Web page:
NEW YORK, Sept. 2 (GenomeWeb News) – A team of plant researchers at Purdue University coined the latest term in the “omics” lexicon in a paper published online Aug. 31 in the journal Nature Biotechnology .
The researchers, led by David Salt, associate professor of plant molecular physiology, introduced the concept of “ionomics” — the study of how genes regulate all the ions in a cell — in their paper, “Genomic scale profiling of nutrient and trace elements in Arabidopsis thaliana .”
The ionome, according to Salt and colleagues, is the collection of all the mineral ions that function in a cell. "All the ions in a cell play critical roles," said Salt in a statement. "Ions energize biological membranes, they play a key role in enzyme activity, they regulate the transmission of signals in the cell and the transport of materials throughout the cell. We want to understand how the cell, in turn, regulates those ions."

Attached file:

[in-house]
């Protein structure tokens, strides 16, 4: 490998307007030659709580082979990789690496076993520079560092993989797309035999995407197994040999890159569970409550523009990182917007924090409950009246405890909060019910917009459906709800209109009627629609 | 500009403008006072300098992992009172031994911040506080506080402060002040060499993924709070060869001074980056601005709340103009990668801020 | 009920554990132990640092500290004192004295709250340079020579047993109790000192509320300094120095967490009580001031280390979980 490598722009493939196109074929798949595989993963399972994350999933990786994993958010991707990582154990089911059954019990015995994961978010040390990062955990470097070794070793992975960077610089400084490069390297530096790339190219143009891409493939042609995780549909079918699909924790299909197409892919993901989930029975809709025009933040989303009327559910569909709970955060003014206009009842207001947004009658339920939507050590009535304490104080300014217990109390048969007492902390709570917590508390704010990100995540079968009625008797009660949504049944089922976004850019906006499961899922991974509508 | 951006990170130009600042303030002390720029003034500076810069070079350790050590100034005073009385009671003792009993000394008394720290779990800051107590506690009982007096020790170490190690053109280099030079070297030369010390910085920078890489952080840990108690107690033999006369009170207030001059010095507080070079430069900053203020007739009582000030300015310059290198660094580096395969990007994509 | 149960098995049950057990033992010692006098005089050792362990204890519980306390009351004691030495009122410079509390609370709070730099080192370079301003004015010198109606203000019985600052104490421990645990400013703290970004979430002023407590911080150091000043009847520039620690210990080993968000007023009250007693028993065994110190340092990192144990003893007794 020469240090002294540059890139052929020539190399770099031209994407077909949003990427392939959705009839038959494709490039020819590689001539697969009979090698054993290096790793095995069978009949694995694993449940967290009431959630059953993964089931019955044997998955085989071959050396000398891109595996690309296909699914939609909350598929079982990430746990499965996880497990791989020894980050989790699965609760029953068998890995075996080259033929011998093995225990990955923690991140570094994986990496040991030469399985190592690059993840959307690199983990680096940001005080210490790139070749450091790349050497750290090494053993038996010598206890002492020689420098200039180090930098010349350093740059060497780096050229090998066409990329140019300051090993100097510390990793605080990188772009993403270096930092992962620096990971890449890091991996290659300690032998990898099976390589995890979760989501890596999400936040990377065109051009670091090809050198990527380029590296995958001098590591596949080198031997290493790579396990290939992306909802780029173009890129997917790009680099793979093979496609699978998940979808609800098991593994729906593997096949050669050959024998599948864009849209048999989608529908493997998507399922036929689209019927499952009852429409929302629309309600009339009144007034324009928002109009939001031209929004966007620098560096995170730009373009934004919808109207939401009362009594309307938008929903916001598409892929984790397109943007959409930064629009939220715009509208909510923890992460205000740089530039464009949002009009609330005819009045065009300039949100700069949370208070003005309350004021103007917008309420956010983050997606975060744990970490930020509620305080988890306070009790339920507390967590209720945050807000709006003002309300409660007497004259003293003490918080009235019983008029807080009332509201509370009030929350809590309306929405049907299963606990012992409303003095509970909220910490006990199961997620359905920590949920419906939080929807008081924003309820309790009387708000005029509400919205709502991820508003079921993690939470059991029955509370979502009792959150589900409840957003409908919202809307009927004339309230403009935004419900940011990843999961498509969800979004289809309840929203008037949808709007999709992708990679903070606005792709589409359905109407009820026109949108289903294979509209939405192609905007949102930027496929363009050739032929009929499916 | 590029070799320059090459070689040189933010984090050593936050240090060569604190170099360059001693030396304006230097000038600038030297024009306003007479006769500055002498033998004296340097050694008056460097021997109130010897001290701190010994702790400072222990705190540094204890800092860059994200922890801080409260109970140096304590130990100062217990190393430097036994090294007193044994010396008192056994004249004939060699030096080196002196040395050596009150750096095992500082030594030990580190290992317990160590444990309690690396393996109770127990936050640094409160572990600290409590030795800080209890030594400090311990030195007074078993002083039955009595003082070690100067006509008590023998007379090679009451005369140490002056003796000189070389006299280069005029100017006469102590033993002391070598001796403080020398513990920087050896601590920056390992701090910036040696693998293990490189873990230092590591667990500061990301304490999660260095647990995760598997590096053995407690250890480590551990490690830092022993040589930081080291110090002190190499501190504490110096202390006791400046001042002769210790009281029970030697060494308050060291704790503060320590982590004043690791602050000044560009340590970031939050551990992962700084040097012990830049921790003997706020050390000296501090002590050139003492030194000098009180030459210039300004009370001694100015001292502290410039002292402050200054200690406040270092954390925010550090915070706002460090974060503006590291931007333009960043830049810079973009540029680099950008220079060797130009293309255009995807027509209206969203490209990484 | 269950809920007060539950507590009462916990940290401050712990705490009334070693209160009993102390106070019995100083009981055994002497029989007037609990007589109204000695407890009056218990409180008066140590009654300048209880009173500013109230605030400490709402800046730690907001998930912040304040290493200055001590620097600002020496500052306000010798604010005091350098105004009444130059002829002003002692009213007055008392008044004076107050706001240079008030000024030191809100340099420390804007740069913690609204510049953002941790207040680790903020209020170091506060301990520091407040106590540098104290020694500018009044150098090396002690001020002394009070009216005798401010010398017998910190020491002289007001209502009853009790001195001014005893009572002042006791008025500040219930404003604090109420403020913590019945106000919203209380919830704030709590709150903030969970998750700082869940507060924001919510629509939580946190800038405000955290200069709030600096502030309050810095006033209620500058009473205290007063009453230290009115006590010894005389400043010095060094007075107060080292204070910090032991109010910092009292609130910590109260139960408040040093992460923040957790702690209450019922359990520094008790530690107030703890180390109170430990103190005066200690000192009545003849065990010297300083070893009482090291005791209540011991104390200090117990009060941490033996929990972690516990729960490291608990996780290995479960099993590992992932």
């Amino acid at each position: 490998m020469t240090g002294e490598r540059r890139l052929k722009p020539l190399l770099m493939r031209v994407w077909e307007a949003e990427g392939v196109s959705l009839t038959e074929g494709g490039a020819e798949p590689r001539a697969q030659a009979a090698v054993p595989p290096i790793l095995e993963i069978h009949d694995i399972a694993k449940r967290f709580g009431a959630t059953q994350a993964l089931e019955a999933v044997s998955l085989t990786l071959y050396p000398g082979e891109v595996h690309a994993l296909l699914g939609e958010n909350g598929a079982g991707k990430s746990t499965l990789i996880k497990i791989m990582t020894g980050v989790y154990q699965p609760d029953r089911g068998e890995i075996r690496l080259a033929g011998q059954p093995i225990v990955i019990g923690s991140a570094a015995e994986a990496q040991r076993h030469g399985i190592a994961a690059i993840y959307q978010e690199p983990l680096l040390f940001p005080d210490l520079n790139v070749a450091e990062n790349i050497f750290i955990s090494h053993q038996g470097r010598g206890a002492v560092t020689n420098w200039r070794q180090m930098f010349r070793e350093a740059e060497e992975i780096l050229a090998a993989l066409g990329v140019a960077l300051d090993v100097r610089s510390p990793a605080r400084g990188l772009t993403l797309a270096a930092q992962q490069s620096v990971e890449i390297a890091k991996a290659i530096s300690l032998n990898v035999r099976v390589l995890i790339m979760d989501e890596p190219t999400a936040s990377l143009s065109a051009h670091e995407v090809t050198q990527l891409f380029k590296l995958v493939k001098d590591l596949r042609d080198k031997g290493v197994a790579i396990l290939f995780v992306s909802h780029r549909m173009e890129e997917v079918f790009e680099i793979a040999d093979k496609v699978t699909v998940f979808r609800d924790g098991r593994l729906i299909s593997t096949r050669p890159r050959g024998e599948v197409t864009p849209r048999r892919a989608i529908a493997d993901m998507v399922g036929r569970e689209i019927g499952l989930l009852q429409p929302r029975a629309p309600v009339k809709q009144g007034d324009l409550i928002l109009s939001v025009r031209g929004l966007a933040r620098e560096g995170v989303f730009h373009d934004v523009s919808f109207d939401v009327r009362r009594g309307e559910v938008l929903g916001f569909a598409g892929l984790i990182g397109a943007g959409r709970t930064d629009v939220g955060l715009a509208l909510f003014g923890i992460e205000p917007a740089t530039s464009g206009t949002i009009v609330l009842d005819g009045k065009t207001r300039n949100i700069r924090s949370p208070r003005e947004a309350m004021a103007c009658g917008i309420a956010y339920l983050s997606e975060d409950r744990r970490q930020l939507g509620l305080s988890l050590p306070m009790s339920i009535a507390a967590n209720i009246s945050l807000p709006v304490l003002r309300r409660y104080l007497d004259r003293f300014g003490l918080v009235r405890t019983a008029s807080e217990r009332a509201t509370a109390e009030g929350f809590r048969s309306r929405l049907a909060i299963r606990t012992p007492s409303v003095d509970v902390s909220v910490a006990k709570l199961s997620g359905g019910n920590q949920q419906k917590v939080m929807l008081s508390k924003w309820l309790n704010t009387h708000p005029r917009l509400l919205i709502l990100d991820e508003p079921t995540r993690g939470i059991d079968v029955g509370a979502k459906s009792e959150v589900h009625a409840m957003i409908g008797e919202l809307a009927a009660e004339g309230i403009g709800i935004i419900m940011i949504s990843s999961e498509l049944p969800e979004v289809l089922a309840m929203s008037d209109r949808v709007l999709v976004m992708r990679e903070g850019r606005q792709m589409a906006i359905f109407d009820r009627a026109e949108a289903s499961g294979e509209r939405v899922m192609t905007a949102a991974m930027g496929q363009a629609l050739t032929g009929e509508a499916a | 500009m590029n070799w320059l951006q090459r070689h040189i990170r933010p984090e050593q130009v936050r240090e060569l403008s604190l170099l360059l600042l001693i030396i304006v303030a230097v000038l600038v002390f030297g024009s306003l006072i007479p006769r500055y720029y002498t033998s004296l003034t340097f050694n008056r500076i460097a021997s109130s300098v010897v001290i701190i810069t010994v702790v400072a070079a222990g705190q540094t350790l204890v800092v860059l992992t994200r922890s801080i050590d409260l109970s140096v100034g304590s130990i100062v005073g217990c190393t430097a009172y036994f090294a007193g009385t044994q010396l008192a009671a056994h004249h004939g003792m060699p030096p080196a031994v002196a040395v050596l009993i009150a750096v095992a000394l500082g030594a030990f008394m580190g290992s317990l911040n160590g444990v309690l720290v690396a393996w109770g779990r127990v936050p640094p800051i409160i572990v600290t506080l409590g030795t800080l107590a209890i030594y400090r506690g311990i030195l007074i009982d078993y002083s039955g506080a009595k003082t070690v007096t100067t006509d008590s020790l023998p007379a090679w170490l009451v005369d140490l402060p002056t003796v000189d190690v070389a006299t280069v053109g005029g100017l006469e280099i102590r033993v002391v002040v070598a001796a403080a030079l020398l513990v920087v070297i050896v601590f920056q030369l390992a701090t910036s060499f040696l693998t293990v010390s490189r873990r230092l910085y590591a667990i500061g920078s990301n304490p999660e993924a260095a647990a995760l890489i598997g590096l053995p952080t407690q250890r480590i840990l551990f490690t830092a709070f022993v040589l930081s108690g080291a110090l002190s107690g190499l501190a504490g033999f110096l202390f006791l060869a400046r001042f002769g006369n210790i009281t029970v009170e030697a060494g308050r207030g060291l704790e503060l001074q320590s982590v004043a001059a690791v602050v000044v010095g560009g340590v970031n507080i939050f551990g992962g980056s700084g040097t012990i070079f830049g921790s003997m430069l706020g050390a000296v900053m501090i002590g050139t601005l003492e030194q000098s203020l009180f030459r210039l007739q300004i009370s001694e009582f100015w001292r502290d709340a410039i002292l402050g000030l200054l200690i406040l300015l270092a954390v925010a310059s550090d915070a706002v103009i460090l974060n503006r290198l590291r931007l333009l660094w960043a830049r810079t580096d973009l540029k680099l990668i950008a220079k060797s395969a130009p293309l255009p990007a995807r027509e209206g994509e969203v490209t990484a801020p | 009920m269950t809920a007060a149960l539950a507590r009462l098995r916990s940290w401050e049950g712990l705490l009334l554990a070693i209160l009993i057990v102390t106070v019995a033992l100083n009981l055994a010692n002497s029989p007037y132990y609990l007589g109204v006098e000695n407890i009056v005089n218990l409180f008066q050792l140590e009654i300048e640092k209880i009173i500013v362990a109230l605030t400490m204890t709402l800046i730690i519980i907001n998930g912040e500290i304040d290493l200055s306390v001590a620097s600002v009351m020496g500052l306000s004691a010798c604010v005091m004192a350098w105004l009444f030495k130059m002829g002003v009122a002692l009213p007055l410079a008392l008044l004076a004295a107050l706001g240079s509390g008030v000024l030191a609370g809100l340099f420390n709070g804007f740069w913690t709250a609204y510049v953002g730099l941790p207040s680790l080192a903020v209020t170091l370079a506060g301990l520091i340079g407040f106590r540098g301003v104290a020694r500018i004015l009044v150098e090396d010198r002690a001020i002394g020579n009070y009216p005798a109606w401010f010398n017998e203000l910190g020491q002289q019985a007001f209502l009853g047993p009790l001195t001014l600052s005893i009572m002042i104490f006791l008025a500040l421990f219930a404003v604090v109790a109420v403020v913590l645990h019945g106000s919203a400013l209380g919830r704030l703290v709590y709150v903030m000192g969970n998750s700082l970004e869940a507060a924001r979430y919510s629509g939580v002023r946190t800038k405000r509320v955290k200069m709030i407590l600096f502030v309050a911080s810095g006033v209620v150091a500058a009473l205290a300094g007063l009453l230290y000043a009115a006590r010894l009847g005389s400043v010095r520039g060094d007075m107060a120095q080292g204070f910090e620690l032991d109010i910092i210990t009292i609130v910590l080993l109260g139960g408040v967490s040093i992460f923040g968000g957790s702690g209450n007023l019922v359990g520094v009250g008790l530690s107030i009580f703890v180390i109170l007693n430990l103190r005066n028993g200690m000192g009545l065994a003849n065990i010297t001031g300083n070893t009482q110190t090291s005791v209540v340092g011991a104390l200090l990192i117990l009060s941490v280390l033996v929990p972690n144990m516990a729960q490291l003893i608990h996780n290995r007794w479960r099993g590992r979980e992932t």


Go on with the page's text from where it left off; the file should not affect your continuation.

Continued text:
In the work described in the Nature Biotechnology paper, Salt and his colleagues generated random mutations in a series of Arabidopsis thaliana plants, then assessed which of those plants exhibited changes in the relative proportions of various ions in their cells.
The study focused on a group of 18 ions that play a role in plant nutrition, including the mineral nutrients zinc, copper, iron, manganese, and potassium, as well as nonessential trace elements, such as arsenic, cadmium, and lead. The research suggested that 2 percent to 4 percent of the Arabidopsis genome is dedicated to regulating the plant's ionome.
According to Salt, the team’s research on ion uptake and transport can lead to mineral-efficient plants that need little fertilizer, crops with better nutritional value for humans, and plants that may remove contamination from the soil.
The researchers next plan to identify which genes in a plant cell play a role in ion regulation.